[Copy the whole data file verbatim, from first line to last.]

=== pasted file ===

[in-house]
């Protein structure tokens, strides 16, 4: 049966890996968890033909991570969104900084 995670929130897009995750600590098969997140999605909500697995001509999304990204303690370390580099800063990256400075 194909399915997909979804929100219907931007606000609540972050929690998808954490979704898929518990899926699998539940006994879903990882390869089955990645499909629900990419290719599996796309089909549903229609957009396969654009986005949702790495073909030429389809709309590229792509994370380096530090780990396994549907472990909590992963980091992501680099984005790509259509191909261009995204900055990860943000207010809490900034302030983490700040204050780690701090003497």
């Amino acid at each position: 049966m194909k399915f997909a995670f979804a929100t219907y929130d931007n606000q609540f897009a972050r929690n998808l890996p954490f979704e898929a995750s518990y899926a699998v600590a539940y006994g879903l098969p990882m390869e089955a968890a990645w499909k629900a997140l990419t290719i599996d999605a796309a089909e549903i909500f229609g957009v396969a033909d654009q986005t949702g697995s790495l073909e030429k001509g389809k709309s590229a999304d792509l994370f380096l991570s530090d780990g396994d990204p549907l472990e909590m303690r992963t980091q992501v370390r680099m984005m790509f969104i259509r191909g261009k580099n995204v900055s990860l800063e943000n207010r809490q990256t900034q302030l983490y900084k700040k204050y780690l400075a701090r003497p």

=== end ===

[in-house]
């Protein structure tokens, strides 16, 4: 049966890996968890033909991570969104900084 995670929130897009995750600590098969997140999605909500697995001509999304990204303690370390580099800063990256400075 194909399915997909979804929100219907931007606000609540972050929690998808954490979704898929518990899926699998539940006994879903990882390869089955990645499909629900990419290719599996796309089909549903229609957009396969654009986005949702790495073909030429389809709309590229792509994370380096530090780990396994549907472990909590992963980091992501680099984005790509259509191909261009995204900055990860943000207010809490900034302030983490700040204050780690701090003497």
């Amino acid at each position: 049966m194909k399915f997909a995670f979804a929100t219907y929130d931007n606000q609540f897009a972050r929690n998808l890996p954490f979704e898929a995750s518990y899926a699998v600590a539940y006994g879903l098969p990882m390869e089955a968890a990645w499909k629900a997140l990419t290719i599996d999605a796309a089909e549903i909500f229609g957009v396969a033909d654009q986005t949702g697995s790495l073909e030429k001509g389809k709309s590229a999304d792509l994370f380096l991570s530090d780990g396994d990204p549907l472990e909590m303690r992963t980091q992501v370390r680099m984005m790509f969104i259509r191909g261009k580099n995204v900055s990860l800063e943000n207010r809490q990256t900034q302030l983490y900084k700040k204050y780690l400075a701090r003497p």